Opinion

The chorus of birds heralds spring’s arrival | Bird Notes

Rumor has it spring is almost here. Which reminds me of late December, when a checker at Thriftway paused to ask me, “What’s going on with the birds? They seem much more active than a week ago.” She described a burst of activity and song by robins, chickadees, sparrows and other winter resident songbirds a day or two after the winter solstice. Were they already responding to the beginning of longer days? Maybe.

In his book, “Bird Song by the Season: A Year of Listening to Birds,” renowned bird song authority Donald Kroodsma observed that bird vocalization, at least for some common winter species, increases on the winter solstice and builds in a gradual crescendo to a raucous chorus from April through June. Of course, being a scientist, he invites further corroboration for the winter solstice observations.

Imagine birds singing on the winter solstice as though spring has sprung while we and our many non-feathered friends feel confined to tweet and twitter on a keyboard through the proverbial dead of winter. Those winter resident birds are a hardy bunch. Their layered feathers provide amazing protection from the winter cold. They include robins, chickadees, nuthatches, sparrows, finches, wrens, woodpeckers and many more, including the tiny Anna’s hummingbird.

In fact, on milder and at least partly sunny winter days, the male hummers are diligently defending their territory. Their seemingly death-defying displays begin with a vertical climb straight up to 100 feet or more and then a head-first dive that’s so fast you lose sight of the bird until it reappears in an upward turn at the bottom punctuated with a loud “peep!”

The females take note of all the excitement and then choose their mate. These hummers, and most of our winter resident birds, get a head start on establishing territory and mating before the return of most tropical migrants that left in fall and return to breed here in March through June. April is a good month to become familiar with the songs of our winter birds before the return of scores of migratory species. By May and June, bird song can be overwhelming as everyone is back breeding and singing a raucous chorus.

One of the earliest returning migrants, the rufous hummingbird, begins trickling in from California and Mexico in late February, March and April, enticed northward by increasing daylight hours, temperature and the blossoming of red-flowering currant and Indian plum.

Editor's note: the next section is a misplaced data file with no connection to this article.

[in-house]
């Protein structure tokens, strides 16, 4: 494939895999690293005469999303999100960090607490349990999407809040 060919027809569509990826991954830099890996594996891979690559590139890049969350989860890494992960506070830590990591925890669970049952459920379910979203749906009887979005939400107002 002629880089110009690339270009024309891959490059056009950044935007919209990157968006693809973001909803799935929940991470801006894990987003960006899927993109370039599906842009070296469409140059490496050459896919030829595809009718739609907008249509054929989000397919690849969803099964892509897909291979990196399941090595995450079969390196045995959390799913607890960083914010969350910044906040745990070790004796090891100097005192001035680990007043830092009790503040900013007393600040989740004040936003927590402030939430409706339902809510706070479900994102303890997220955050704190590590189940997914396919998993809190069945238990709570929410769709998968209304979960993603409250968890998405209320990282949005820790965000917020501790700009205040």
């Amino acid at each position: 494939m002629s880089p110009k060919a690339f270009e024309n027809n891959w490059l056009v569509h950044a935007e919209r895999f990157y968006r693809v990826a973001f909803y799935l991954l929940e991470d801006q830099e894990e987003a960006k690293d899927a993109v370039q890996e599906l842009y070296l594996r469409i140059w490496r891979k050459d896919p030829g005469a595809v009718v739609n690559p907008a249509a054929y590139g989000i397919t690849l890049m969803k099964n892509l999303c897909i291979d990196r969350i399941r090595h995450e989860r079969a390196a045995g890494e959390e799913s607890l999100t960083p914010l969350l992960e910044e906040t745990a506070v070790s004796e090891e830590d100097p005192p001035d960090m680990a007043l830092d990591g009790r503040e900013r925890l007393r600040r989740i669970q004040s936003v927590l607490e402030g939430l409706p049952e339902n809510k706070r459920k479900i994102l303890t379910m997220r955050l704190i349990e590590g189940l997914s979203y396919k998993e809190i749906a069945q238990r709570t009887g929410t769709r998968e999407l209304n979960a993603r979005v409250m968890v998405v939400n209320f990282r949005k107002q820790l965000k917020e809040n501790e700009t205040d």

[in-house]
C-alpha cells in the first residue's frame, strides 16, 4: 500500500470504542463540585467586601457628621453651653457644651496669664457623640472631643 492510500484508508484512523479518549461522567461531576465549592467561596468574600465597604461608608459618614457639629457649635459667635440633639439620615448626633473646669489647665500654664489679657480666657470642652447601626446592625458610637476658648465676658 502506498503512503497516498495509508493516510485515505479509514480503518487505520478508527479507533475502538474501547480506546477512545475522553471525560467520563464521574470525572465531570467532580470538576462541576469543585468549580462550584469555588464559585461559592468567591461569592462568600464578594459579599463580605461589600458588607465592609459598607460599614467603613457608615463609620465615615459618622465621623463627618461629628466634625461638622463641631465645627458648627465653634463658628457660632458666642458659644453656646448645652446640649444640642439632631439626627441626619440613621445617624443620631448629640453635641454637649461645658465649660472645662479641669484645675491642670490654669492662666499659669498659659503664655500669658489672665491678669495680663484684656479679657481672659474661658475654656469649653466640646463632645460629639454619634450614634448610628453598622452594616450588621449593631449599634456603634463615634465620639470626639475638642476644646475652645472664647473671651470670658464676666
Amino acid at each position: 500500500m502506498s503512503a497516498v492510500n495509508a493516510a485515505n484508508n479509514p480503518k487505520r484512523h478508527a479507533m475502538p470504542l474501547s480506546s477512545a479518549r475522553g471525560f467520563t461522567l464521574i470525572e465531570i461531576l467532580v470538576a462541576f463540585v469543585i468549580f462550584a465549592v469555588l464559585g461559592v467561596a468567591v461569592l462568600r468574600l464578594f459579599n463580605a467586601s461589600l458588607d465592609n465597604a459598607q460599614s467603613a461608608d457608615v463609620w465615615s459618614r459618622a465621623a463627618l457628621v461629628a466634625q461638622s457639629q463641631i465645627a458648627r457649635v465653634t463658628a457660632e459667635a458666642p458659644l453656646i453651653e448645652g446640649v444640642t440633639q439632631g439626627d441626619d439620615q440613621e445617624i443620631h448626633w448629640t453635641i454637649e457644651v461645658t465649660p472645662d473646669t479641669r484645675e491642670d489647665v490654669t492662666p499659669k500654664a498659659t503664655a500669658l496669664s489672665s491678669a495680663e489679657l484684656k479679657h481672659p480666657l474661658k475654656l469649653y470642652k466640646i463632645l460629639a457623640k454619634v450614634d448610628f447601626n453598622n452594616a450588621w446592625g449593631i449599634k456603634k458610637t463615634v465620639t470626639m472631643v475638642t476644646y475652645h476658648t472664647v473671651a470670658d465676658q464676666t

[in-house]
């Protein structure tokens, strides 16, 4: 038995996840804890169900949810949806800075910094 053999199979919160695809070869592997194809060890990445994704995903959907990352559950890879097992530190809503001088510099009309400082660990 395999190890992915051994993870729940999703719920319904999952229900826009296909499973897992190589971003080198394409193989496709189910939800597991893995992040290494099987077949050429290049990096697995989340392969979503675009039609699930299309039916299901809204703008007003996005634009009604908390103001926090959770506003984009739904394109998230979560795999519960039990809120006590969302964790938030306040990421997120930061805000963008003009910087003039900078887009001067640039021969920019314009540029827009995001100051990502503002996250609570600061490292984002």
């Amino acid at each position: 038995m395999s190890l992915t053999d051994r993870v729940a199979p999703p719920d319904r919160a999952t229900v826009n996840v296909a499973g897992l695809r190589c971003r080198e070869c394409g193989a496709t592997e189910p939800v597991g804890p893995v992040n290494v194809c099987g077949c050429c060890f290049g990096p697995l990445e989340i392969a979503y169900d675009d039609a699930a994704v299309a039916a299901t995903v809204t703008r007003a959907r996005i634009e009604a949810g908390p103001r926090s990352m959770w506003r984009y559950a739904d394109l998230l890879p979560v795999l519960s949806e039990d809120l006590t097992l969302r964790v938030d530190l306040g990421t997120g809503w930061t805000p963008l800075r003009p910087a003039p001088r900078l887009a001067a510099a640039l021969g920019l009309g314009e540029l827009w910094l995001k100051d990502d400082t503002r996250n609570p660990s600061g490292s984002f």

Another early returning migrant is the violet-green swallow. Then from mid-March through May wave after wave of migratory songbirds arrive from California to Argentina, including tanagers, flycatchers, swallows, grosbeaks, orioles and warblers — all trying to cash in on the long days and abundant food.

One of the later arrivals is the Swainson’s thrush, whose “whit” call note I’ve heard in Mexico in February and again on Vashon in May. It gradually shifts into its full song throughout the day as it claims a territory and finds a mate. By June, these thrushes perform an encore of their ethereal upwardly-spiraling song at dusk, just after robins quiet down and before bats take flight.

And what about the ducks, loons and grebes that winter on our shorelines, bays and ponds? Like all the other birds of spring, they are adorned in colorful breeding plumage and pairing up to migrate mostly northward into interior mountains, lakes and streams by May.

Oh, and then there are those millions of peeps, plovers and other shorebird species that are migrating up the Pacific Coast to nest from Oregon to Alaska. And what about those gulls, terns, pelicans and others?

Oops. I’m getting ahead of myself. It’s only March and the chorus of local birds is only just warming up. Although bird song may be subtly detectable just after the winter solstice, it will surely bring a renewed and welcome wake-up call in the coming weeks.

 

— Alan Huggins teaches the Enjoyment of Birds for Vashon Audubon.

 

The Vashon Audubon Bird checklist shows the monthly occurrence and frequency of the species that spend all or part of the year on Vashon. Purchase a printed copy at Wings Birdseed Co. or download it from www.vashonaudubon.org.

Vashon Audubon offers two classes on bird song in April and early June. Classes fill quickly. See vashonaudubon.org or email alanhugs@comcast.net for information.

 

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